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Mortgage-Backed Securities: Products, Structuring, and Analytical Techniques by WILLIAM S. BERLINER, ANAND K. BHATTACHARYA, FRANK J. FABOZZI

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CREATING DIFFERENT TYPES OF MBS

The fundamental unit in the MBS market is the pool. At its lowest common denominator, mortgage-backed pools are aggregations of large numbers of mortgage loans with similar (but not identical) characteristics. Loans with a commonality of attributes such as note rate (i.e., the interest rate paid by the borrower on the loan), term to maturity, credit quality, loan balance, and product type are combined using a variety of legal mechanisms to create relatively fungible investment vehicles. With the creation of MBS, mortgage loans were transformed from a heterogeneous group of disparate assets into sizeable and homogenous securities that trade in a liquid market.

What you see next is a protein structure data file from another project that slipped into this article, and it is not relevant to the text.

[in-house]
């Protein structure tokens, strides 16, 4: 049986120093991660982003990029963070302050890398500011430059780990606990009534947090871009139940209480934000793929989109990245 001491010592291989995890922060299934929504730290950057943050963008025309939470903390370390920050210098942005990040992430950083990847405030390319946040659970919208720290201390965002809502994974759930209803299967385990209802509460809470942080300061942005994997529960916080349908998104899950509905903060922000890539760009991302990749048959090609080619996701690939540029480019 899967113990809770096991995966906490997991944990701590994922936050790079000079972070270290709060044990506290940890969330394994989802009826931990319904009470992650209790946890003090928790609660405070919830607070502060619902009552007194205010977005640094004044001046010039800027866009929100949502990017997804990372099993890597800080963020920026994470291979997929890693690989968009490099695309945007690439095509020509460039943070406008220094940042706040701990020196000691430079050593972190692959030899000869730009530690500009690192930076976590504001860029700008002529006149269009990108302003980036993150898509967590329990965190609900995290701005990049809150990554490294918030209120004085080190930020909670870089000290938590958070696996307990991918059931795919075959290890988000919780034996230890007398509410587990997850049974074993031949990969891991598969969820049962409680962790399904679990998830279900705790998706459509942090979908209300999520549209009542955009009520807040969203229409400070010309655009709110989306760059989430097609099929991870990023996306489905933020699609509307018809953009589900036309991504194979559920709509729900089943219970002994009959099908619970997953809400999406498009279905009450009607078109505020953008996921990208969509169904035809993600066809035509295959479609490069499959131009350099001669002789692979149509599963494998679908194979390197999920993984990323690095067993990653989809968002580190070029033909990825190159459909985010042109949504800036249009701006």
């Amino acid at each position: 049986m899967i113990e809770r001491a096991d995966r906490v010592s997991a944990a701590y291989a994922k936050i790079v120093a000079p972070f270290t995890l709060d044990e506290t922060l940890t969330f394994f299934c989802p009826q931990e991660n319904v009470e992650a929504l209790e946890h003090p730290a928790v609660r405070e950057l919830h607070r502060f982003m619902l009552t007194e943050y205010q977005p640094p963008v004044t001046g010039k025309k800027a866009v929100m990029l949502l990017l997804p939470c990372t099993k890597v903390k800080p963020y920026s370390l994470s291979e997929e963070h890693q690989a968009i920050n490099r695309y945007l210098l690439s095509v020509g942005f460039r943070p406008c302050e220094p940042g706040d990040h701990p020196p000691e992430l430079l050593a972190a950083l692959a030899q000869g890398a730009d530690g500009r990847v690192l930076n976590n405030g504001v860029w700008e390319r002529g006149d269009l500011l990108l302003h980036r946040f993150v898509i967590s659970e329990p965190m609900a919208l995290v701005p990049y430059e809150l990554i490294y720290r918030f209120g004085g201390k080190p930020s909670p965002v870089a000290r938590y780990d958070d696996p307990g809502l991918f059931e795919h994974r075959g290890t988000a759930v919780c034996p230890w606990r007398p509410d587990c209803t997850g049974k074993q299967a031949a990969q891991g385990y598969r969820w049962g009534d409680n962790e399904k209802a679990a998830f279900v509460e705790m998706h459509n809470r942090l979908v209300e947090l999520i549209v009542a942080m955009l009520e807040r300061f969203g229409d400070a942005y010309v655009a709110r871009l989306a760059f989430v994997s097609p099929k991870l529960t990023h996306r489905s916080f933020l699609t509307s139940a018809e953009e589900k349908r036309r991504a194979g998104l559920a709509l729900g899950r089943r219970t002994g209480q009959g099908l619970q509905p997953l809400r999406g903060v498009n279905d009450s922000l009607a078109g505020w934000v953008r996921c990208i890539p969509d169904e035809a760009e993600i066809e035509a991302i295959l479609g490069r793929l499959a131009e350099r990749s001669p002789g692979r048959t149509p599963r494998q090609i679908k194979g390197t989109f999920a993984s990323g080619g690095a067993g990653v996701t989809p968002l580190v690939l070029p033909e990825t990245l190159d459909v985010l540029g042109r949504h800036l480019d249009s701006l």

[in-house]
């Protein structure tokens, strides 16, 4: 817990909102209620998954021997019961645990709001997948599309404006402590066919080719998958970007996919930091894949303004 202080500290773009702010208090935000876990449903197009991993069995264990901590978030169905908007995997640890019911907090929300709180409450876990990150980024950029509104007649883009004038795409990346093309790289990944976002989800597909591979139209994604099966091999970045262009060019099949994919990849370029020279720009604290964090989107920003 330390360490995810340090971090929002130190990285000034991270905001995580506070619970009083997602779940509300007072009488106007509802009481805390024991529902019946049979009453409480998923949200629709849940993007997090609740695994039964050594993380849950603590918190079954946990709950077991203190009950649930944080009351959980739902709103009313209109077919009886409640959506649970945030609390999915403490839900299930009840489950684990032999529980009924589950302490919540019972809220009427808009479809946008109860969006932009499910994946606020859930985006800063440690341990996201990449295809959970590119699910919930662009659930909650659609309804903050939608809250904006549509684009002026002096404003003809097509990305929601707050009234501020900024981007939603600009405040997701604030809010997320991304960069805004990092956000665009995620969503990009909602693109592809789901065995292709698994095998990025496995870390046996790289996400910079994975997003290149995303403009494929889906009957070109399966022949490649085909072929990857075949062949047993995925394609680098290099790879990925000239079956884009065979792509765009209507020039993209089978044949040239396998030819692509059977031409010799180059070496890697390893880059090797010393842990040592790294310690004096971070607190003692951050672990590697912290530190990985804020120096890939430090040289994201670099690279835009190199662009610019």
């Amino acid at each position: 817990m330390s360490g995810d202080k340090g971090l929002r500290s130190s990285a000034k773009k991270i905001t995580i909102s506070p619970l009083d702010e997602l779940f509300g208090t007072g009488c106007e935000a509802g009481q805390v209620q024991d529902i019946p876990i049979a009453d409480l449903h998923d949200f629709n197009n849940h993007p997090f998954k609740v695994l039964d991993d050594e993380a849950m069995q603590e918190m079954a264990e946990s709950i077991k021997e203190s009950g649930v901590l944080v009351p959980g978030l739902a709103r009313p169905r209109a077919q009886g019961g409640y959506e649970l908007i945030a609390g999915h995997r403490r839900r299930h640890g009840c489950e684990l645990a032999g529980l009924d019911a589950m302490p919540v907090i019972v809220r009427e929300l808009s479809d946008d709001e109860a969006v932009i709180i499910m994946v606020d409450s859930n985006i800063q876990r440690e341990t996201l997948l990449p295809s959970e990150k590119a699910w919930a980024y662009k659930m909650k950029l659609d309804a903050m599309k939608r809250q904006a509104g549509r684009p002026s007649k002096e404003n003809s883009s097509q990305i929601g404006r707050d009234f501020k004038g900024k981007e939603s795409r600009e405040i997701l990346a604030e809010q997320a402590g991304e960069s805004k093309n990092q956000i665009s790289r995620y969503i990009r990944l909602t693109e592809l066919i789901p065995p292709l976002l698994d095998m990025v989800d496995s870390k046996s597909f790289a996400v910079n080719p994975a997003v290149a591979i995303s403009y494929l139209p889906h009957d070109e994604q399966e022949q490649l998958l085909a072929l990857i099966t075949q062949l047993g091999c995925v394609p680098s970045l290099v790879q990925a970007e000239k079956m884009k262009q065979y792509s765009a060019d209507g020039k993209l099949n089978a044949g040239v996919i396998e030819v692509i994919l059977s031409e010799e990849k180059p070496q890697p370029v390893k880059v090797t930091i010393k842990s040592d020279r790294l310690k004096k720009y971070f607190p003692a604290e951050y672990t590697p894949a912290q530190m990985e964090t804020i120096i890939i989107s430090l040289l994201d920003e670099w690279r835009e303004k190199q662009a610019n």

The transformation of groups of mortgage loans with common attributes into tradable and liquid MBS occurs using one of two mechanisms. Loans that meet the guidelines of the agencies (i.e., Fannie Mae, Freddie Mac, and Ginnie Mae, as discussed in the prior chapter) in terms of credit quality, underwriting standards, and balance are assigned an insurance premium, called a guaranty fee, by the agency in question and securitized as an agency pool. Loans that either do not qualify for agency treatment, or for which agency pooling execution is not efficient, are securitized in nonagency or “private label” transactions. These types of securities do not have an agency guaranty, and must therefore be issued under the registration entity or “shelf” of the issuer.2 As noted later in this chapter, ...

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